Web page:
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Readership of ST surges to 1.44m - Oct 17, 2008 (ST)

BackOct 17, 2008

The Straits Times / The Business Times News On SPH

Readership of ST surges to 1.44m

Jump of 105,000 is the largest in at least two years and comes despite slowing growth overseas.

By Chua Hian Hou
Oct 17, 2008
The Straits Times

ABOUT 1.44 million people read The Straits Times (ST) every day now - 105,000 more on a daily basis than last year.

It is the biggest jump in readership logged by Singapore's leading English daily in at least two years, and it comes at a time when newspapers around the world are fighting to keep their readers.

On a daily basis, this means ST cornered 39 per cent of Singapore consumers, up 1.1 percentage point from last year.

These figures come from the latest Nielsen Media Index, details of which were released yesterday for the period of review between July last year and June.

The paper's editor, Mr Han Fook Kwang, said: 'It's very heartening to know that more people are reading us today. Like newspapers all over the world, ST operates in a very challenging environment, with so many sources of news and information freely available to everyone.

'To be able to gain new readers shows we must be doing something right in meeting the changing needs of our readership.'

The newspaper, published by mainboard-listed media group Singapore Press Holdings (SPH), continues to 'lead the pack' of local newspapers, the index said.

Today, the free newspaper published by MediaCorp, was a distant second, with less than half the numbers. SPH's Chinese morning daily Lianhe Zaobao took third place.

The Nielsen index's period of review coincided with the run-up to ST's revamp, when the newspaper was gearing itself up to put more resources into generating exclusive stories that would hit the spot with its readers.

The 163-year-old newspaper launched a new look and pagination in August, and along with that, relaunched its website and doubled its efforts to engage its readers online and offline.

The Straits Times' blogs were launched that month, along with online channel ST RazorTV - all efforts that Mr Han is banking on to keep the newspaper's lead.

During Nielsen's period of review, the Internet grew increasingly popular with Singaporeans, particularly the younger set, but viewership of free-to-air TV channels fell.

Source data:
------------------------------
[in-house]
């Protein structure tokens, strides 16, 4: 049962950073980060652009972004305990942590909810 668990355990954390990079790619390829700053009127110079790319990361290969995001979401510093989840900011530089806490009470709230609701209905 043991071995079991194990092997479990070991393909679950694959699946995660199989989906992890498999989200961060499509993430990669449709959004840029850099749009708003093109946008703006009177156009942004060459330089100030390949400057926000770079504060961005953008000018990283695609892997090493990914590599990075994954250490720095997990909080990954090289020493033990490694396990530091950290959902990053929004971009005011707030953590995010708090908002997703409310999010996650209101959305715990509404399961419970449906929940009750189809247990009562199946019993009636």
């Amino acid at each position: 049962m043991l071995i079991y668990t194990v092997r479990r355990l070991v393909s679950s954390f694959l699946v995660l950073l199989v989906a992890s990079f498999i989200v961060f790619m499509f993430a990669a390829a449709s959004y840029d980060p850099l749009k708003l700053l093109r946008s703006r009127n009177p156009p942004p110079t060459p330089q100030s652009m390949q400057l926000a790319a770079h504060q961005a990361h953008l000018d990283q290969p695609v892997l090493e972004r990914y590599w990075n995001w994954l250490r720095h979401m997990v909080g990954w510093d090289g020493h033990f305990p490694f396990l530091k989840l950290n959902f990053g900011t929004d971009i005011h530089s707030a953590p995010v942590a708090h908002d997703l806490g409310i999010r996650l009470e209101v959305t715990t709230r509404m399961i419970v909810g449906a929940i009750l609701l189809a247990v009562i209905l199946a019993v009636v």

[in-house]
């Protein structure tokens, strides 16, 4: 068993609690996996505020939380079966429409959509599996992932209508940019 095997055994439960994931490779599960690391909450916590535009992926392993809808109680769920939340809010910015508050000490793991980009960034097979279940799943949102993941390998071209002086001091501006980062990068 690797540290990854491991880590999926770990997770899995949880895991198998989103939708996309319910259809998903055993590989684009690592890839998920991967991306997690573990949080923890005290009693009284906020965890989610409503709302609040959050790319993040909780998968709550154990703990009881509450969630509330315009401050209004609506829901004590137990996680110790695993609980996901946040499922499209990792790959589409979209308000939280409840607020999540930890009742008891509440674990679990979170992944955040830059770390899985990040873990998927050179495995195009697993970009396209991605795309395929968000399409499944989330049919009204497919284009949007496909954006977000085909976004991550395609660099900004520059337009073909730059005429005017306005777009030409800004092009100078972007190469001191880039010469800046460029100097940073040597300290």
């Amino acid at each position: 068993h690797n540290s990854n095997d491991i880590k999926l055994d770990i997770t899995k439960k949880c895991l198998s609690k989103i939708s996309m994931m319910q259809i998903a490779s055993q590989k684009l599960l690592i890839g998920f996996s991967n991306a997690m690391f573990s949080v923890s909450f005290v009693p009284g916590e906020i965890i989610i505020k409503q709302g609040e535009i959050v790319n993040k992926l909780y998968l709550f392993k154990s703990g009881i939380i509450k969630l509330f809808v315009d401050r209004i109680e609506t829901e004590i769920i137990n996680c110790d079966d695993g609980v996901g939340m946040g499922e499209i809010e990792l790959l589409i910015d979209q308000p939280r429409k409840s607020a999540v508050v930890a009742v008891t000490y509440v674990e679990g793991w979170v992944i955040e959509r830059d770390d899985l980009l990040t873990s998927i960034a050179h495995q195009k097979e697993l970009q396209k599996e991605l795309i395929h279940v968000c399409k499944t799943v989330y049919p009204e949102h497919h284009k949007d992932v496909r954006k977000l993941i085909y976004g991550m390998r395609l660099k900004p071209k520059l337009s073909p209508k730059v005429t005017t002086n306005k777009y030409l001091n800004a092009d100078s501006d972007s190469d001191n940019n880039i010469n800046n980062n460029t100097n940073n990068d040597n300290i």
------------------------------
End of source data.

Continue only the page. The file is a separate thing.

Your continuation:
Nielsen executive director Rebecca Tan put this down to competition from online entertainment sources, cable television, and the newly introduced paid Internet TV offerings.

But despite the Internet's popularity, mainstream media outlets still emerged dominant in people's daily media diet.

In fact, three-quarters of those surveyed by Nielsen cited newspapers as their preferred news source.

This is unlikely to change any time soon, Ms Tan said, since the traditional media 'has always enjoyed a greater degree of public trust than the Internet'.

The Nielsen index showed that two in three people here turn to at least three media sources, primarily mainstream media, for news and entertainment.

A small club of 11 per cent, the so-called information junkies, make time for five sources of information - newspapers, TV, magazines, radio and the Internet. These media consumers typically earn more and are highly educated.

Among the less info-hungry, 22 per cent of those surveyed relied on two media sources, and 9 per cent, just one.

But with the Internet digging in, 'a sizeable proportion of the population now counts online activities as a permanent fixture in their daily media palette, along with newspaper reading and terrestrial television viewing', said Ms Tan.

There is thus an opportunity for traditional news media like ST to reach new segments of readers, she said.

ST's website, straitstimes.com, for example, reaches 3 per cent of Singaporeans. 'With the multimedia-savvy consumer these days, having an online presence is increasingly seen as a way to increase the touch points with one's audience,' Ms Tan added.

The index, now in its 40th year, polled more than 4,700 people aged 15 and up on their media consumption habits.